We might have adopted a cautiously optimistic outlook for 2023, but going green is with us for the long haul, writes Carol Reynolds.
As 2023 kicks off, there is a sense of cautious optimism as we tentatively approach the new year, hopeful that the economy stabilises – all the while mindful of how quickly things can turn. The past three years have shifted mindsets and forced us out of our comfort zones, with the result that anxiety is more pervasive than ever and lifestyle has come up trumps in terms of prioritising what really matters.
These shifts have had a knock-on effect on the property market with buyers making decisions based on lifestyle choices, and investors seeking stable asset classes, like property, rather than being too heavily invested in stocks. Against this backdrop, we have also endured the local challenges of failing municipalities and ongoing load shedding, so where does this leave us for 2023?
First and foremost, it is not surprising that many homeowners are now considering implementing more sustainable green features in their homes. If we look at current trends in residential developments, there is a strong emphasis on eco-friendly features. Most developments encourage solar panels, heat pumps and some form of water reticulation. JoJo water storage tanks are a great cost-effective way to save water and provide a back-up supply in the event of municipal shortages. For many, the idea is not to be fully off the grid, but rather to have water and energy “back-up” solutions for times of need and to reduce the burden on local infrastructure. This green focus applies across the board to homeowners and buyers in both freehold and sectional title properties.
A good starting point is for homes to have at least one JoJo tank with a pump that is connected back into the home to act as a reserve water supply and to become the primary source of water for irrigation and gardening purposes. From a power supply perspective, many are still relying on inverters. Generators are noisy and costly to run – especially with the increase in fuel prices – so most are opting for small inverter solutions that keep the essentials in their homes running during load shedding.
From a new build perspective, solar inverter systems are probably first prize, as they offer a hybrid solution tapping into both solar energy and municipal supply to keep batteries charged. They also satisfy our eco-friendly goals, by placing less pressure on the grid. It is certainly more cost-effective to install green features at the start of a building project, than to add them after-the-fact to an existing home. Consequently, it is advisable for those planning a new build or undergoing a significant home renovation, to weigh up the costs and benefits of a solar inverter system as opposed to a non-solar alternative.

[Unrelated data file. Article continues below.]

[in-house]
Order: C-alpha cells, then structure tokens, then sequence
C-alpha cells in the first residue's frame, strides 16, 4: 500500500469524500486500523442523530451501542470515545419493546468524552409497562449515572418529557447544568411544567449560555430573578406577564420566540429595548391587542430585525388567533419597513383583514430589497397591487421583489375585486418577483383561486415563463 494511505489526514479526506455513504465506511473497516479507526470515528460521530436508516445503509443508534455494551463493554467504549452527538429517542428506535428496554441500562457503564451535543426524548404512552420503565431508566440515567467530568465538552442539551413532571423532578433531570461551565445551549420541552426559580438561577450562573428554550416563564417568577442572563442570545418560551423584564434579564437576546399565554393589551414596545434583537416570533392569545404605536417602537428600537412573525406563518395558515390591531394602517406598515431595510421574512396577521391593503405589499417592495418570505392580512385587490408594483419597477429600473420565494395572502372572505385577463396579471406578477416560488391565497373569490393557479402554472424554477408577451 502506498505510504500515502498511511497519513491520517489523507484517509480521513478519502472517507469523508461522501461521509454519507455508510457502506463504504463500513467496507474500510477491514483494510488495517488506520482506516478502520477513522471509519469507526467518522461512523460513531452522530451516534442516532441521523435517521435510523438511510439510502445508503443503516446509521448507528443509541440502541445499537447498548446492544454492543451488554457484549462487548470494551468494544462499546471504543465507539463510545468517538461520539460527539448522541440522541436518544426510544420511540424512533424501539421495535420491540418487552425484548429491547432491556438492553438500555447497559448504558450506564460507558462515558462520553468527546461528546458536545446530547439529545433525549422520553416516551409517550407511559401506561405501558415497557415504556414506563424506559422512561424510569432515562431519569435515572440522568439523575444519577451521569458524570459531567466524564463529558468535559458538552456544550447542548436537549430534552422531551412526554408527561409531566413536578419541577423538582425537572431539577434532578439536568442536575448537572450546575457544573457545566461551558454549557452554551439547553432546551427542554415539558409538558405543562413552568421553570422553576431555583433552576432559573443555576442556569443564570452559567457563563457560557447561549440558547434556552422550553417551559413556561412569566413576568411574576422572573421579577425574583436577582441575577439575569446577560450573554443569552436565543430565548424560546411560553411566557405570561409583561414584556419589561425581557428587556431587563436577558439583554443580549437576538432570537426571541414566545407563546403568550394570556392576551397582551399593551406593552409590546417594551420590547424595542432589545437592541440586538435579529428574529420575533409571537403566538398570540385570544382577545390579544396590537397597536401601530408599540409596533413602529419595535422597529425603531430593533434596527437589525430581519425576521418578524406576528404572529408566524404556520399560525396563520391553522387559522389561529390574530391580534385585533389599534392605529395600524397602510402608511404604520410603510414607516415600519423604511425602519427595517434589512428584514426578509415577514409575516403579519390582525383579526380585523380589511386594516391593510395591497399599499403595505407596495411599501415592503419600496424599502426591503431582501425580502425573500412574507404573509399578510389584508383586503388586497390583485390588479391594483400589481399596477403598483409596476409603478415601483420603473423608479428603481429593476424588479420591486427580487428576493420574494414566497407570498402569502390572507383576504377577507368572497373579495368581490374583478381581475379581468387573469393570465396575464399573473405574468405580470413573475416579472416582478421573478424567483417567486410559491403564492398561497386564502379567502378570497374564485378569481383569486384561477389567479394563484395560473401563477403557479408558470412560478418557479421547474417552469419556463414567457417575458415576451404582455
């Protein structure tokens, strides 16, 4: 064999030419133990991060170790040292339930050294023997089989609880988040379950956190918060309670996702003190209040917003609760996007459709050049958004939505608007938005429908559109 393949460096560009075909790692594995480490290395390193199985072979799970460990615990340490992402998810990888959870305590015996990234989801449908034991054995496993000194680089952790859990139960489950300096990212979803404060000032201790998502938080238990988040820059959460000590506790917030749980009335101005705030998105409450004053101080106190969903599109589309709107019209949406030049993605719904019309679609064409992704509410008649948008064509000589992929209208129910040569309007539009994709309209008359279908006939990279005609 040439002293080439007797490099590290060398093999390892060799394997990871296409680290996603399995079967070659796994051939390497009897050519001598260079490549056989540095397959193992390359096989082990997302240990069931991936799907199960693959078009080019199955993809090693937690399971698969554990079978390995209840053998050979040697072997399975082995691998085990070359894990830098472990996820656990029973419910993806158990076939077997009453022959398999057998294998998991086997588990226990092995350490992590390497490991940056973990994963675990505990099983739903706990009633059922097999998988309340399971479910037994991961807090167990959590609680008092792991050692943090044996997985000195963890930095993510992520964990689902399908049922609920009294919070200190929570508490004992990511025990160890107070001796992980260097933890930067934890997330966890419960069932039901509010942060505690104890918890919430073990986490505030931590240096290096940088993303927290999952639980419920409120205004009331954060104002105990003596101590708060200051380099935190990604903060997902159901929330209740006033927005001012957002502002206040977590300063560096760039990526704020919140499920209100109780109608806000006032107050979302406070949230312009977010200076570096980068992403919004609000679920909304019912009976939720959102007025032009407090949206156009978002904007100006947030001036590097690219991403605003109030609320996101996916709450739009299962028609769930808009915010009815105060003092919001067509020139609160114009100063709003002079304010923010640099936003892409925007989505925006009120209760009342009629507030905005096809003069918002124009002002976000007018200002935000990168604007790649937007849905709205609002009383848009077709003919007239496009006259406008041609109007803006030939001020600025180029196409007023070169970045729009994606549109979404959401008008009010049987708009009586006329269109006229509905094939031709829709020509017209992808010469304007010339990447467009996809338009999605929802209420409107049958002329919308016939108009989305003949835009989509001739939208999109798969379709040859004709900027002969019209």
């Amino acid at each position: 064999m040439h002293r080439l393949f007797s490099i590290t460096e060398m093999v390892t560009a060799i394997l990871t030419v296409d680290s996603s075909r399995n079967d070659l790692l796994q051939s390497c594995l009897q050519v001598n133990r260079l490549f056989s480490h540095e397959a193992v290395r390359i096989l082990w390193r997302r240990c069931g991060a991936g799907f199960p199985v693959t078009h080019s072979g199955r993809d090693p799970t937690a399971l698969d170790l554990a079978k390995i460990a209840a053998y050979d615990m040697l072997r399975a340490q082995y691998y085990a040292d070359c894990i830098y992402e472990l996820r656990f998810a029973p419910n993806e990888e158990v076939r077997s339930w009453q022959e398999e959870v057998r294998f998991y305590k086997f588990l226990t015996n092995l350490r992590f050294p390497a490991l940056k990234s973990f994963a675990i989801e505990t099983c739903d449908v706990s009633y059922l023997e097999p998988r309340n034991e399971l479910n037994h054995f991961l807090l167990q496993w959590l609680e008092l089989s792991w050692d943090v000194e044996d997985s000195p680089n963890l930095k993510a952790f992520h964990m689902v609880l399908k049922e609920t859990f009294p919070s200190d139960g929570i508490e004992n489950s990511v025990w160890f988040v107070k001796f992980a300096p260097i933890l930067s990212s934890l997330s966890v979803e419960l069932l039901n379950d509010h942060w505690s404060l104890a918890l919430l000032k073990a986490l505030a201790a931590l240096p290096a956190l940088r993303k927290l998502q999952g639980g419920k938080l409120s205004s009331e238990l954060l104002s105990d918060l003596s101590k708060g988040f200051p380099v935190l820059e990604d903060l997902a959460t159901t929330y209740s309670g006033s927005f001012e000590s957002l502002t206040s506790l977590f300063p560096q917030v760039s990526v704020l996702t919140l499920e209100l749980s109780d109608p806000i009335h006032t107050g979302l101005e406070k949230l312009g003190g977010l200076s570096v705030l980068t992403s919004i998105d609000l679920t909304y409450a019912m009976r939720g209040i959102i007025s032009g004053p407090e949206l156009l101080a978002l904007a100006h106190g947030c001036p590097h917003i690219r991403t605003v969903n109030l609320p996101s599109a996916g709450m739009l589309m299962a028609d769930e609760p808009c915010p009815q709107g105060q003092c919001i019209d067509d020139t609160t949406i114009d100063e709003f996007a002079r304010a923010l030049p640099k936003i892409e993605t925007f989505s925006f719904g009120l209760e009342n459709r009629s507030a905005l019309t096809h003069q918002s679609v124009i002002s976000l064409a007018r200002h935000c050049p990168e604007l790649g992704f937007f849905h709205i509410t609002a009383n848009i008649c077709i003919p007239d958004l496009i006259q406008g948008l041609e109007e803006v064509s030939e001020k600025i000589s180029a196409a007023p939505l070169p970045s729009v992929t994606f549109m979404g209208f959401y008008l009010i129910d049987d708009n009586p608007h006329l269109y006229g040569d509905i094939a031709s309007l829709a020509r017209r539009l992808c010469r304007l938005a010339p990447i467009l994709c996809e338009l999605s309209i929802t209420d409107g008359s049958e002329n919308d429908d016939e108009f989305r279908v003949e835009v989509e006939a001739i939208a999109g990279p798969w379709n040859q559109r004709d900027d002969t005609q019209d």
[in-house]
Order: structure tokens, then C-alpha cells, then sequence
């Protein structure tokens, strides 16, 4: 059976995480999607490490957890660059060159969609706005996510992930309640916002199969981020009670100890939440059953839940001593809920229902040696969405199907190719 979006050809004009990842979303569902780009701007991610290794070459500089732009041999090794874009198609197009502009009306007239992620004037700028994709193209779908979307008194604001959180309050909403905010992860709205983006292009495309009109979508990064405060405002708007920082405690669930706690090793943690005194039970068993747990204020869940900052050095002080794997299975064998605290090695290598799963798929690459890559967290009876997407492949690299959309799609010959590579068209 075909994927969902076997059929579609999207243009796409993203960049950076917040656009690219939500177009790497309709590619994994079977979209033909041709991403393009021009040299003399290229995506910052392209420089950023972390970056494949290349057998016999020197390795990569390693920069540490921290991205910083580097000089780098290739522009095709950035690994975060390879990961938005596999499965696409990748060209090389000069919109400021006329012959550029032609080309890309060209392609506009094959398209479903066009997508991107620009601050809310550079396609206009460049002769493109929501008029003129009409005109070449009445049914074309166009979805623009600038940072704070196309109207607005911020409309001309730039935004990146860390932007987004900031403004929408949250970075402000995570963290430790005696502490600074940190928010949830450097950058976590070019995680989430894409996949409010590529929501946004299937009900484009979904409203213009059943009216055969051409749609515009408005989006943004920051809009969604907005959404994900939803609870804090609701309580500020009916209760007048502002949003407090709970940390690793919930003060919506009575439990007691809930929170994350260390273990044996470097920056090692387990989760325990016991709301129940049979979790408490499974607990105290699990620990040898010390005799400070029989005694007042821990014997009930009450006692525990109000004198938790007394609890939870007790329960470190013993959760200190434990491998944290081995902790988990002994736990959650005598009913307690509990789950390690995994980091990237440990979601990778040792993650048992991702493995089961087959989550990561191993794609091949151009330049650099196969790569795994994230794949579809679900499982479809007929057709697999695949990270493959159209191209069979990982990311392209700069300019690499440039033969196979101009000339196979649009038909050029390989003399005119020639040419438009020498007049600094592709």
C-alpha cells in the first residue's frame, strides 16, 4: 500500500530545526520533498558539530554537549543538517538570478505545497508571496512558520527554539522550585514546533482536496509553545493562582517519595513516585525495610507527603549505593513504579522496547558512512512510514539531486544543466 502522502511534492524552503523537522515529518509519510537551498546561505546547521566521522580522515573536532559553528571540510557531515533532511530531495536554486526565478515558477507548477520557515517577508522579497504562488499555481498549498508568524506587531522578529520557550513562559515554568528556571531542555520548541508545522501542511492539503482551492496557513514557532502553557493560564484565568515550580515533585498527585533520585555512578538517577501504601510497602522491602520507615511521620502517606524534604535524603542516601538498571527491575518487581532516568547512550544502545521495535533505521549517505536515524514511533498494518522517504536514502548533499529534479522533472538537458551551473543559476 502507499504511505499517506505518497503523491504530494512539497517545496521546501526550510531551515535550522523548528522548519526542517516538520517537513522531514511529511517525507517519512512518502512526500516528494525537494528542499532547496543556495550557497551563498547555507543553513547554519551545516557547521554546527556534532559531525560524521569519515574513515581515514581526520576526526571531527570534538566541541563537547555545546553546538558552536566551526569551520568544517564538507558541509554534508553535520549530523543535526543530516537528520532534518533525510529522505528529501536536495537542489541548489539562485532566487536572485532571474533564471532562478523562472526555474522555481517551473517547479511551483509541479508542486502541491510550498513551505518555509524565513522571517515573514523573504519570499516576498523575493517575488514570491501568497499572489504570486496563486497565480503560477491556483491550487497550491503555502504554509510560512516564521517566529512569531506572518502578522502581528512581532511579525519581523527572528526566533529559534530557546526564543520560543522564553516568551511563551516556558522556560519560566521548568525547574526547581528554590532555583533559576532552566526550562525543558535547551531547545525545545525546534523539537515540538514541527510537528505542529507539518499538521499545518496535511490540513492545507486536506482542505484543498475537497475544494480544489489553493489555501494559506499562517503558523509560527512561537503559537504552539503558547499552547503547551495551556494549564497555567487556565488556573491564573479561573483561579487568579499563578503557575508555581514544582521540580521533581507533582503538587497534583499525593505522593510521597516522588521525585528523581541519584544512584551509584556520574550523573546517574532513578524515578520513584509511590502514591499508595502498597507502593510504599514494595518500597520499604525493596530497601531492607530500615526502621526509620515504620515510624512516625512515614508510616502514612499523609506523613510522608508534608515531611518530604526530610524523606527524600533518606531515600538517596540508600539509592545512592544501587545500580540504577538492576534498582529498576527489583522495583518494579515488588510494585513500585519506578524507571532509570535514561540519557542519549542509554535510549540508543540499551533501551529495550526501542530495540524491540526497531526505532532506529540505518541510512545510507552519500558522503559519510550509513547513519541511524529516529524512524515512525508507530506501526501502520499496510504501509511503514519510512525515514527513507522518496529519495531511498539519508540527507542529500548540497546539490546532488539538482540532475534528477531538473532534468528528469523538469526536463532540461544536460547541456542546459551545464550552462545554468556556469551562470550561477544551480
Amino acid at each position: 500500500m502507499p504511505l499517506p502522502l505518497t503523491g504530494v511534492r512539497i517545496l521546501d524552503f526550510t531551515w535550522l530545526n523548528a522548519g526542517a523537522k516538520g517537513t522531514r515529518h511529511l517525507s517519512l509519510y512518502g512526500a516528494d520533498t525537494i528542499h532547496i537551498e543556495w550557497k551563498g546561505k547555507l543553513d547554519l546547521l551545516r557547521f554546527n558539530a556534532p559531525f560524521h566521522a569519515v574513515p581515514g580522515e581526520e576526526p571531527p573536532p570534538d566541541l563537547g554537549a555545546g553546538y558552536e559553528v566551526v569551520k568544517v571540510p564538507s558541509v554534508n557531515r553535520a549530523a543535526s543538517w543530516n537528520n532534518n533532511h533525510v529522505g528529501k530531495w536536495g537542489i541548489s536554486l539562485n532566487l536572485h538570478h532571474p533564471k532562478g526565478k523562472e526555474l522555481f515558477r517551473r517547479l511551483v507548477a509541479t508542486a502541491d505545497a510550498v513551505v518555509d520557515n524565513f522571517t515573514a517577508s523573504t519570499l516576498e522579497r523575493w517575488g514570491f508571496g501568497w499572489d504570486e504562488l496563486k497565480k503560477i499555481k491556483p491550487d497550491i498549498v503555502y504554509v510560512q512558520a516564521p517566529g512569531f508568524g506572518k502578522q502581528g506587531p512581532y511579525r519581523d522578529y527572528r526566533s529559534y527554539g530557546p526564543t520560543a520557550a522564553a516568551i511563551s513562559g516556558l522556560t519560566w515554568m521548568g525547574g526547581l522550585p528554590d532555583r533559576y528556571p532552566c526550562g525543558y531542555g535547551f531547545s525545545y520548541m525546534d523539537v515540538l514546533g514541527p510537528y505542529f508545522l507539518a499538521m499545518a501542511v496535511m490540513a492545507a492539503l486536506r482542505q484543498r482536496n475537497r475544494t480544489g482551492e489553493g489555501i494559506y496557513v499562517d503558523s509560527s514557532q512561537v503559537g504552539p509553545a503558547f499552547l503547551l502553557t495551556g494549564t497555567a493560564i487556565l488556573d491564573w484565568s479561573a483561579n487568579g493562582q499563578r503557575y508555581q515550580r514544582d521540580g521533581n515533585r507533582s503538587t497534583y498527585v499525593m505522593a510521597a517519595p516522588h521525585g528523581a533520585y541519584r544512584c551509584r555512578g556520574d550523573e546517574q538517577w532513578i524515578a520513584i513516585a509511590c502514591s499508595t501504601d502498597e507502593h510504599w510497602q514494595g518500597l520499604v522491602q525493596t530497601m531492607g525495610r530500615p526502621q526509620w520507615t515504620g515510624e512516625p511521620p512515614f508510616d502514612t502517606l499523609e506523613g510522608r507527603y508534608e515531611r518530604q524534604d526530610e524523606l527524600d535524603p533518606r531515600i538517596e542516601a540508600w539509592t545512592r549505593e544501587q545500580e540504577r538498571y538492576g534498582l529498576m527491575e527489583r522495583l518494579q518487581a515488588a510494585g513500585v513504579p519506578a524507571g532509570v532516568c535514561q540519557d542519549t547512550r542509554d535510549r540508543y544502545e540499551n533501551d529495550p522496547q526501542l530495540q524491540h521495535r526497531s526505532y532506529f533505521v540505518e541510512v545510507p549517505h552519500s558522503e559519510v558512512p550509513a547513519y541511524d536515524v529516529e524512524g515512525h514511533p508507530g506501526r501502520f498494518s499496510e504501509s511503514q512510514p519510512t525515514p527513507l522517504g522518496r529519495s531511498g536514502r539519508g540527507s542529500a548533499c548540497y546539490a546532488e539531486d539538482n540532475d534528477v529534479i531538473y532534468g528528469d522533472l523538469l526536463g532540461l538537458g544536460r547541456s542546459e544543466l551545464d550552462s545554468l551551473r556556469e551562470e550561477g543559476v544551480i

For any homeowner or buyer, the benefits of having green features are self-evident – water and electricity crises become less worrisome and homes remain fully functional despite the failings of our electricity supply and/or municipalities. More and more, we are seeing buyers noting such features, and while it is difficult to quantify the value-added benefits of these, having back-up power and water supply solutions certainly makes homes more appealing and more sellable.
From the perspective of general market sentiment, we are encouraged by the fact that many investors have returned to property as an asset class because it is relatively stable compared to the volatile stock market. Investors are diversifying and property is becoming an essential part of their portfolios.
This bodes well for the development space in KZN, as there are some exciting new projects in the wings which should be well received by the market. The key for developers, as always, is to price their projects correctly and to focus on contemporary architecture with easy open-plan living, keeping things simple and modern with a focus on lifestyle. Green features will, of course, sweeten the deal.
In closing, we anticipate that going green will be the theme for 2023, especially as we encounter ongoing service-related challenges throughout South Africa. We also believe that property will continue to be a sought-after commodity and that it will continue to show resilience, as it has done over the past three years. KZN will prop itself up and lifestyle will yet again emerge as its number one trump card, so with this in mind, we have chosen to adopt a cautiously optimistic outlook for 2023.